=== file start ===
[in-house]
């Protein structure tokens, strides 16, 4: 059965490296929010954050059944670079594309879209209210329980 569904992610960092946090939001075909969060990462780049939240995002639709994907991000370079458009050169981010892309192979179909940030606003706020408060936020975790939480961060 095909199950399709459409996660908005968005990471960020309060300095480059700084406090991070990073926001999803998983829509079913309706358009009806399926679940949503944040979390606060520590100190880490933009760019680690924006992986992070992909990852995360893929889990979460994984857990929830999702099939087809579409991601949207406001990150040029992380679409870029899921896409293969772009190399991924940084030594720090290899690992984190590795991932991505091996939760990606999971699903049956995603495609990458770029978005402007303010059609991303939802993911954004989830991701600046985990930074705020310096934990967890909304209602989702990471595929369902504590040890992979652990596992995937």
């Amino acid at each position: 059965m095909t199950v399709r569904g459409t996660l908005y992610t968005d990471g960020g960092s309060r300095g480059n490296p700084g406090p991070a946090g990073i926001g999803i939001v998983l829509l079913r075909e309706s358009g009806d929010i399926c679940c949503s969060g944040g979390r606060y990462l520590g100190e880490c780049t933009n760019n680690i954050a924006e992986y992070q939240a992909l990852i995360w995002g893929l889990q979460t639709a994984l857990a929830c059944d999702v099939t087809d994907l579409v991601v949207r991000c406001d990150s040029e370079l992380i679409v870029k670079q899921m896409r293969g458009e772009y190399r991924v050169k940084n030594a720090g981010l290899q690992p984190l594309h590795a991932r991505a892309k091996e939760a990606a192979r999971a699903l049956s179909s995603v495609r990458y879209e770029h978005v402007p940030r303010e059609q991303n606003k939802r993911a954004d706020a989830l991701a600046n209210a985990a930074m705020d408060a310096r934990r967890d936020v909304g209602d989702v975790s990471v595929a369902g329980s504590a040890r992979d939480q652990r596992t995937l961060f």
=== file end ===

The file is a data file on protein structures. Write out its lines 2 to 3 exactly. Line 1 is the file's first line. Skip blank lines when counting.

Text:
């Protein structure tokens, strides 16, 4: 059965490296929010954050059944670079594309879209209210329980 569904992610960092946090939001075909969060990462780049939240995002639709994907991000370079458009050169981010892309192979179909940030606003706020408060936020975790939480961060 095909199950399709459409996660908005968005990471960020309060300095480059700084406090991070990073926001999803998983829509079913309706358009009806399926679940949503944040979390606060520590100190880490933009760019680690924006992986992070992909990852995360893929889990979460994984857990929830999702099939087809579409991601949207406001990150040029992380679409870029899921896409293969772009190399991924940084030594720090290899690992984190590795991932991505091996939760990606999971699903049956995603495609990458770029978005402007303010059609991303939802993911954004989830991701600046985990930074705020310096934990967890909304209602989702990471595929369902504590040890992979652990596992995937």
């Amino acid at each position: 059965m095909t199950v399709r569904g459409t996660l908005y992610t968005d990471g960020g960092s309060r300095g480059n490296p700084g406090p991070a946090g990073i926001g999803i939001v998983l829509l079913r075909e309706s358009g009806d929010i399926c679940c949503s969060g944040g979390r606060y990462l520590g100190e880490c780049t933009n760019n680690i954050a924006e992986y992070q939240a992909l990852i995360w995002g893929l889990q979460t639709a994984l857990a929830c059944d999702v099939t087809d994907l579409v991601v949207r991000c406001d990150s040029e370079l992380i679409v870029k670079q899921m896409r293969g458009e772009y190399r991924v050169k940084n030594a720090g981010l290899q690992p984190l594309h590795a991932r991505a892309k091996e939760a990606a192979r999971a699903l049956s179909s995603v495609r990458y879209e770029h978005v402007p940030r303010e059609q991303n606003k939802r993911a954004d706020a989830l991701a600046n209210a985990a930074m705020d408060a310096r934990r967890d936020v909304g209602d989702v975790s990471v595929a369902g329980s504590a040890r992979d939480q652990r596992t995937l961060f």